Episode Information

CMS: Conducting with Constantine
Aired:
11/12/2009
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In this episode:

What is it like to make a living directing symphonies?

 

Episode Audio

49:21 minutes (23.69 MB)
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A live orchestra, playing great music with spark and cohesion and commitment, is such a mind-blowing thing that you understand, sitting the darkness, why people give over their lives to the whole concept, even in the teeth of a doddering economic model  and an audience shrinking faster than it can be replenished.

While I was working with the Hartford Symphony last year, I would stand backstage with piano soloist Gary Chapman, who was getting ready for "Rhapsody in the Blue" in the second act. Gary tended to leave his dressing room and pace in the black wings, just feet away from the HSO which was playing An American in Paris. One night, as a giant chord erupted in the air, Gary threw his arms upward, in gratitude and exultation. And I understood. By then, my ears were tuned to hear the heavenly pay-off.
How do you get a generation of reluctant people to go there and hear that? We'll talk about that today.

Constantine Kitsopoulos is the first in a series of seven conductors to try out for the Hartford Symphony Orchestra.

And on Let Us Correct You: Do microwaves really cook food from the inside out?

You can join the conversation. Leave a comment below or e-mail colin@wnpr.org.


 
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Listener E-mail from Patrice

I love the monologue you did at the beginning of today's show.  I haven't heard all your shows -- have you been doing this regularly?  It was great today.

I definitely think you could do a DMV show, and I think you will be surprised at the listeners who will call and say good things.  I have a story to tell about changing a title -- the lady in the DMV was nice enough, but the folks behind the scenes got everything wrong and sent me back two wacky letters, so I put off dealing with it.  Then I *had* to deal with it, and called the DMV on the phone, GOT a person, and she was incredibly helpful and nice and made the problem disappear magically!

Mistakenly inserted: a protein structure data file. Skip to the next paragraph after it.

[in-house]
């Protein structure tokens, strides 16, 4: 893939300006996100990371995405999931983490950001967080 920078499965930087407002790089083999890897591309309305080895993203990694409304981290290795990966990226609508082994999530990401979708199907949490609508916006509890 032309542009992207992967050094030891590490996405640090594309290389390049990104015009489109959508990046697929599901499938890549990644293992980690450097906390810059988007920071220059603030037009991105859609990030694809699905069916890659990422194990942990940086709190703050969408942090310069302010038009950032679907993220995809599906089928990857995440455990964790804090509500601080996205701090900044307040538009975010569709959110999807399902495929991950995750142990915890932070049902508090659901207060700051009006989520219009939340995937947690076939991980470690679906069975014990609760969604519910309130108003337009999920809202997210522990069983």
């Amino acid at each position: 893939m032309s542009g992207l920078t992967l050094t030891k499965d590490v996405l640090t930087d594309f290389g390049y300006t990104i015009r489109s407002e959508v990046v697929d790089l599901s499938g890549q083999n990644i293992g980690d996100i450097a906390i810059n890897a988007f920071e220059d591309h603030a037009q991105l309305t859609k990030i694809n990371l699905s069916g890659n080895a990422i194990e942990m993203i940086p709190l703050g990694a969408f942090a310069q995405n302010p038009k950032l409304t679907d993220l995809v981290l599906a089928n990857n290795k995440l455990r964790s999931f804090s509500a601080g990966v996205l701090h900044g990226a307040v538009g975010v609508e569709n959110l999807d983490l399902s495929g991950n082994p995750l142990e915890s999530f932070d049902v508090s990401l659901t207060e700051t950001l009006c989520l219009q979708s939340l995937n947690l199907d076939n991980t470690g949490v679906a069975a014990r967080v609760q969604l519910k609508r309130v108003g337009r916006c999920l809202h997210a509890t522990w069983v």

I was amazed.

I think people just think they're nasty.  It's slow... But that's not their fault.

On Music ...

Obvious but true, we need to get the kids into music in schools.  The more you are "in" the music, the more you're moved.  I've sung in lots of choruses, and I can tell you that singing in the middle of the chord with 80 people vibrating beside you is way more fun even than sitting in the audience.

And when I started to play bad violin in my 40's, and played with a tiny orchestra, it was such a kick!  I had never been part of the orchestra.

Finally, as to good and bad music -- I sing everything from pop to jazz to Broadway to opera, and there is only one kind of music.  In places like Hartt there is a big chasm between the kids learning classical voice and Broadway voice -- both thinking theyr'e the real thing.  There's no need for that!  We need to welcome all types of music, and bring in the folks that enjoy all those different styles.